Don't limit yourself to asking university professors. If you're interested in biology or chemistry, a lot of big hospitals engage in research and have jobs available for undergraduate students. If you're interested in physics, you might want to look at labs (TRIUMF, SNOlab, etc.)
Yes, I know! Those were some of my many back up plans. The thing I worry about, however, is the fact that my chemistry/physics ability is probably the equivalent of getting a 3 year old to do your taxes
Hence, why I'm trying to stay closer within the biology bubble.
While I am really wanting an opportunity to do some work, I don't want to end up doing something I hate, either. Because I feel like it might taint my idea of what research might be like.
Express as much interest as you can in your email. Research what their lab does and make it clear you know what the lab is all about. Even if your resume is non-existent make it look as nice as you possibly can, put your ACT/SAT scores on there, maybe your high school GPA. If you haven't been doing research put what you do with your free time on there, any clubs or activities you do. Ask if they could talk with you about research, it's a lot harder for them to turn you down in person and a personal meeting allows them to see how serious you are about wanting to do research in their lab. Volunteering in a lab should not be frowned upon. Perhaps offer a commitment beyond just the summer, maybe consider a year or more commitment to the lab so you can show how serious you are and give yourself time to actually learn the ins and outs of the place. I currently work for a lab on my campus for no pay, 15 hrs a week with a commitment of 2 school years and 2 summers, it was my willingness to commit for so long that really snagged me the position.
Sorry, I was getting ahead of myself. The professor also forwarded a portion of an email to me (my guess is what she had sent out to other students). It read:
[List of projects] If any of these projects interest you you can read up on them on the websites I included below and when we get back to you we can discuss any that you find interesting. Also, feel free to stop by our lab (see my address below) to chat about projects or for more information.
I've always been under the impression it's better to warm up to a professor, especially if you haven't talked to them/had them for a class before. That's also why I don't just want to go into like a job interview or something. The fact she wrote this, should I go in and ask about it before I send my resume in?
I apologize if this is getting a bit long - I didn't mean for it to. If you don't have time to respond I completely understand!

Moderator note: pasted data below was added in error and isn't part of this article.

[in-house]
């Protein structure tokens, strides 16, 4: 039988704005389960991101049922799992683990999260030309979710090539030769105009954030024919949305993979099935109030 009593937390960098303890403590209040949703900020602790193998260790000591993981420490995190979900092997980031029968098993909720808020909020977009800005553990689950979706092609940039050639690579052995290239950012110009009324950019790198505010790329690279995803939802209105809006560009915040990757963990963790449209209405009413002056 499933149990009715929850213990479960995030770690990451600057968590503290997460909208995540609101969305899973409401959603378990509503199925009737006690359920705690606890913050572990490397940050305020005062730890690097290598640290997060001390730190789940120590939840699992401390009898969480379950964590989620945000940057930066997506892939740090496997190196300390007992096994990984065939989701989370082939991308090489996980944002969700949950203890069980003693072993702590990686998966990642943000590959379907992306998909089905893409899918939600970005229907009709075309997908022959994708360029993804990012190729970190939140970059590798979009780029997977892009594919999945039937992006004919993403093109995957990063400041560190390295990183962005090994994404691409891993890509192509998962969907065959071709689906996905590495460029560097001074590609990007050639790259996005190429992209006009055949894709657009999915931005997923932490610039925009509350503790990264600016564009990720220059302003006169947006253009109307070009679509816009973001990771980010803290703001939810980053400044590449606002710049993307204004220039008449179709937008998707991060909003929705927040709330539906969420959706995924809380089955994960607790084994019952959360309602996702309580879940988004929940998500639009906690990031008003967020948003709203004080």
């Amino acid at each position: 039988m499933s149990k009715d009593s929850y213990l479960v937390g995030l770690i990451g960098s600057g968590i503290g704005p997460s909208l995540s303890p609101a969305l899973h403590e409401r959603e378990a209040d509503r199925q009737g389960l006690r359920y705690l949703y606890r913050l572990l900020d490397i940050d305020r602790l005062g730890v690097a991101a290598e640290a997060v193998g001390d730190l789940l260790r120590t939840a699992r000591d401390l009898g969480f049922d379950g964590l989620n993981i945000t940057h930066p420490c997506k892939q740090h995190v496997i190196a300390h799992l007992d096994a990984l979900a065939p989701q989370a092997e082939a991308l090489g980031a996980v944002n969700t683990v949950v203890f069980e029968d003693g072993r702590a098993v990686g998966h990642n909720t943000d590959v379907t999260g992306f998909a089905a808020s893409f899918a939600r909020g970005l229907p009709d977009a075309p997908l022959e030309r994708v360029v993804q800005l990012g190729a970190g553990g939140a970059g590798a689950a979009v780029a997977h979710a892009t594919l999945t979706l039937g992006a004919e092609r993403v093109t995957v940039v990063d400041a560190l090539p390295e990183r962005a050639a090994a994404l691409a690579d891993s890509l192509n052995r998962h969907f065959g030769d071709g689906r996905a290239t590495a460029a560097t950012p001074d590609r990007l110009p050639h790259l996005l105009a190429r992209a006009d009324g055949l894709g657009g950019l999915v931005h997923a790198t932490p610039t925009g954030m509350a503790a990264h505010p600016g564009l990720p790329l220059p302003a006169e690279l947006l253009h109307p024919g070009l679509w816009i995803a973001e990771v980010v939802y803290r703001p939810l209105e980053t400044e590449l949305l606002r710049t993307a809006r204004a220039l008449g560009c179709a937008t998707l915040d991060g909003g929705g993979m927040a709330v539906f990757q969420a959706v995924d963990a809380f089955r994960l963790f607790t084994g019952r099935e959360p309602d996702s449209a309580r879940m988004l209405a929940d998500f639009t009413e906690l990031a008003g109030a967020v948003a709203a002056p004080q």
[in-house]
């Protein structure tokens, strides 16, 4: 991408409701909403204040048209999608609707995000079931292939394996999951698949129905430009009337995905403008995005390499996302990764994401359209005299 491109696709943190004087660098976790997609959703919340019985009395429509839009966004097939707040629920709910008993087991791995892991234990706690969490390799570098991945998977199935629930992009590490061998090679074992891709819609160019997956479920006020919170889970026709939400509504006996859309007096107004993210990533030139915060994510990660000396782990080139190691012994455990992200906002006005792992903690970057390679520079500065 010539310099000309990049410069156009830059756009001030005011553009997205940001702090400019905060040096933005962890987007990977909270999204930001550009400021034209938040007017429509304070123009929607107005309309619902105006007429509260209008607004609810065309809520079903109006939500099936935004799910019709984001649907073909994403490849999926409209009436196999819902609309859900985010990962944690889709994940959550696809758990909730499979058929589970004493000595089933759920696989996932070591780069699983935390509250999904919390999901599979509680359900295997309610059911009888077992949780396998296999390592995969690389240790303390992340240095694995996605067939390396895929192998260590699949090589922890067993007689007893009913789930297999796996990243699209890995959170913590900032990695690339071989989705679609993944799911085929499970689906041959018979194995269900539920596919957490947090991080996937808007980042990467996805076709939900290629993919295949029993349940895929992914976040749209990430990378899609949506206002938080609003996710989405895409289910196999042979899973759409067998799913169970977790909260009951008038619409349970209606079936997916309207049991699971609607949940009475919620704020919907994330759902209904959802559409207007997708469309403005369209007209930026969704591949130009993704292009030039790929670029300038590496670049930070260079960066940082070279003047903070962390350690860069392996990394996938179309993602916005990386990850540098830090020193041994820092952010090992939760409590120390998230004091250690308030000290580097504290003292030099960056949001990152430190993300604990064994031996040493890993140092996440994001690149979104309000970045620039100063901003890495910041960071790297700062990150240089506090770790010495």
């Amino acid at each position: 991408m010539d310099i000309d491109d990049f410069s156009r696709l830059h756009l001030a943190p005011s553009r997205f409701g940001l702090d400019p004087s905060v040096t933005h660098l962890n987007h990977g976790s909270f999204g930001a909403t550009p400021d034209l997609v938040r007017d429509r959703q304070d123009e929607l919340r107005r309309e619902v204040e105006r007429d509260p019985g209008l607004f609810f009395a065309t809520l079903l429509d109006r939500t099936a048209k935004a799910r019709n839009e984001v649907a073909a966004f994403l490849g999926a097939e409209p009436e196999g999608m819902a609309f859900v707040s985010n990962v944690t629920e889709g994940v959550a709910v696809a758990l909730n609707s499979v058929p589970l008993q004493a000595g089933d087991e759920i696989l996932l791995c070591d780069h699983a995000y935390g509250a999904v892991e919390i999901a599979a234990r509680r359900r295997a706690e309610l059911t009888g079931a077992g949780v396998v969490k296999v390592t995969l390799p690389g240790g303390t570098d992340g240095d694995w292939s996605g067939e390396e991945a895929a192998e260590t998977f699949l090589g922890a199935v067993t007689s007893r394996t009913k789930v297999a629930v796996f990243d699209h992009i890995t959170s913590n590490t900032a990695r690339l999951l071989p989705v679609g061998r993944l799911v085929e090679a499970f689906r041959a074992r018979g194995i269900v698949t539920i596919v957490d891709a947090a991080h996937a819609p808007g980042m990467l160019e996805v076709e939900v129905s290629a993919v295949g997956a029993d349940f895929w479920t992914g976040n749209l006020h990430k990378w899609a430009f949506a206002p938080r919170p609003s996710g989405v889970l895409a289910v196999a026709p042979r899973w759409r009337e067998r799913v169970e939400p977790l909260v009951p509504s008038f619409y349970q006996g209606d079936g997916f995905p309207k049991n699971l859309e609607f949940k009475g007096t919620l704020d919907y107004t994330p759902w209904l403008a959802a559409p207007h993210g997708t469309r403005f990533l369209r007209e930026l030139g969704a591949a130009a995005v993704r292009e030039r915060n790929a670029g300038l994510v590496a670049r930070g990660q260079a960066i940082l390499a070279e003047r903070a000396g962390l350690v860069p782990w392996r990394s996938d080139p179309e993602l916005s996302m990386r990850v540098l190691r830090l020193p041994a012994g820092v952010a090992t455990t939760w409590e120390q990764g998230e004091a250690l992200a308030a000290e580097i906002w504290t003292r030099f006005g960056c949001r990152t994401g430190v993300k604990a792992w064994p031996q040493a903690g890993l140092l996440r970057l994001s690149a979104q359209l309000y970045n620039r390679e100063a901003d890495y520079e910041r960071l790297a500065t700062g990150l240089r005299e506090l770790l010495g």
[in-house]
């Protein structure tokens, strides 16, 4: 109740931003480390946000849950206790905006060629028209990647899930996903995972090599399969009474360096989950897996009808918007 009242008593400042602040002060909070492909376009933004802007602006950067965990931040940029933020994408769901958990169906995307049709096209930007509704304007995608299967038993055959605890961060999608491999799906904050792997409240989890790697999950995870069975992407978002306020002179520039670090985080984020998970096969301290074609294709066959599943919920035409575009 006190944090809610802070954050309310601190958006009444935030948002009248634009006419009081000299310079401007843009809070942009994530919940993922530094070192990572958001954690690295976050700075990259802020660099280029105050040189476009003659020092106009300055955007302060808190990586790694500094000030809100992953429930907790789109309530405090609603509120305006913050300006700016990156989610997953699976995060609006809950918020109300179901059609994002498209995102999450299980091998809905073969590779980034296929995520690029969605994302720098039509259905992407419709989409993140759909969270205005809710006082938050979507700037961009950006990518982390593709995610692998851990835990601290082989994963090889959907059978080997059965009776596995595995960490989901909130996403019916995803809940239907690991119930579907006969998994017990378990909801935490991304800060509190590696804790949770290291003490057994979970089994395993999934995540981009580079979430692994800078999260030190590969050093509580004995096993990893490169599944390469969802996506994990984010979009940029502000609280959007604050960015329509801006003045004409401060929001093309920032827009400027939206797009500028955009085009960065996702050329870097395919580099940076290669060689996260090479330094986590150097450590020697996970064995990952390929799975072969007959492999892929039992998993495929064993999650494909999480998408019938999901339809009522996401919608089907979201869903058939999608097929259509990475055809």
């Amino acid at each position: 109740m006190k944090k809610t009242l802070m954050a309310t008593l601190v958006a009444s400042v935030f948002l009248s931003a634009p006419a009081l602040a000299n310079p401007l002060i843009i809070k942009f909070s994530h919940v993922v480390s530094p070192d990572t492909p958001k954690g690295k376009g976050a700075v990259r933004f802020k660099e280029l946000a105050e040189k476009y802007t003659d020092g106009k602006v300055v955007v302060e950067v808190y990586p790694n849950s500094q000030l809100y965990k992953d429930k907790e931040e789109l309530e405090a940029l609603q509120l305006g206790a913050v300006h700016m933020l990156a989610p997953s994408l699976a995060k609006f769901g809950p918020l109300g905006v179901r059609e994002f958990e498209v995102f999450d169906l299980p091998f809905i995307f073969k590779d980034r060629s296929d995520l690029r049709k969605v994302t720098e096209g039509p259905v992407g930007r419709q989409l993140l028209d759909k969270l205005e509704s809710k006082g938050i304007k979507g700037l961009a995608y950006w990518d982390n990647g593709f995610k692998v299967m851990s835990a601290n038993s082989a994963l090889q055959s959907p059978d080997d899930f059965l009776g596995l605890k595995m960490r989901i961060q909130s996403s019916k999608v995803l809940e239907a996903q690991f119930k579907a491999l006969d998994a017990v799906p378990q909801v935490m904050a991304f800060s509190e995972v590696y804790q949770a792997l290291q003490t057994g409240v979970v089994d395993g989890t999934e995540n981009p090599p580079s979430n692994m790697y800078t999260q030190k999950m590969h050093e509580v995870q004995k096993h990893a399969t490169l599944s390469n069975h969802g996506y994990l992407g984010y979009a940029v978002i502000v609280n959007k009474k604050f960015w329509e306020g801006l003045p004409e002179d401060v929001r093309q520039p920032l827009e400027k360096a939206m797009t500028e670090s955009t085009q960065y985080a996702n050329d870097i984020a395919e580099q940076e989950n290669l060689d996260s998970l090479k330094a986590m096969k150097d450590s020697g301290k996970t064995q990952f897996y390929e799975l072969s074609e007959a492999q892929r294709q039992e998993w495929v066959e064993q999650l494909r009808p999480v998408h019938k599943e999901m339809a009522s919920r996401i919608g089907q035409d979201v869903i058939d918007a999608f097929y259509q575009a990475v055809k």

Ok, so, if you have legitimate questions about the research or about working in the lab then you should ask to arrange a meeting with her. Particularly for you I would recommend a meeting with all professors you contact so you can explain the reasons for your GPA in person rather than them just looking at a piece of paper and judging you purely on that.
In a general sense, when writing emails to professors about getting a position I would include the following in all 1st contact emails. The general format would be something like this:
I am a ___ year student studying _____. I am very interested in your research on ______, especially your projects about ________. I would really like to set up a meeting with you to talk about your research and maybe a position in your lab if you have the time. I am completely open to a purely volunteer based position and I am ready to make a long term commitment to your lab if desired. I have attached my resume if you would like to see a copy.
Thank you for your time, __________
If you tell professors up-front that you are entirely fine with working in their lab unfunded you are just as hirable as someone who has funding because both of you are going to cost the lab $0. If you make it clear that you are willing to commit long term with no pay (assuming you're actually OK with that) you are now going to get an even standing with anyone who has funding. The best plan of attack is to email 5 or more professors at once to optimize your chances of one of them having an opening and then getting a meeting with them.
I don't know if that answers all of your questions or not, I could have easily missed some of them, but I hope this helps so far.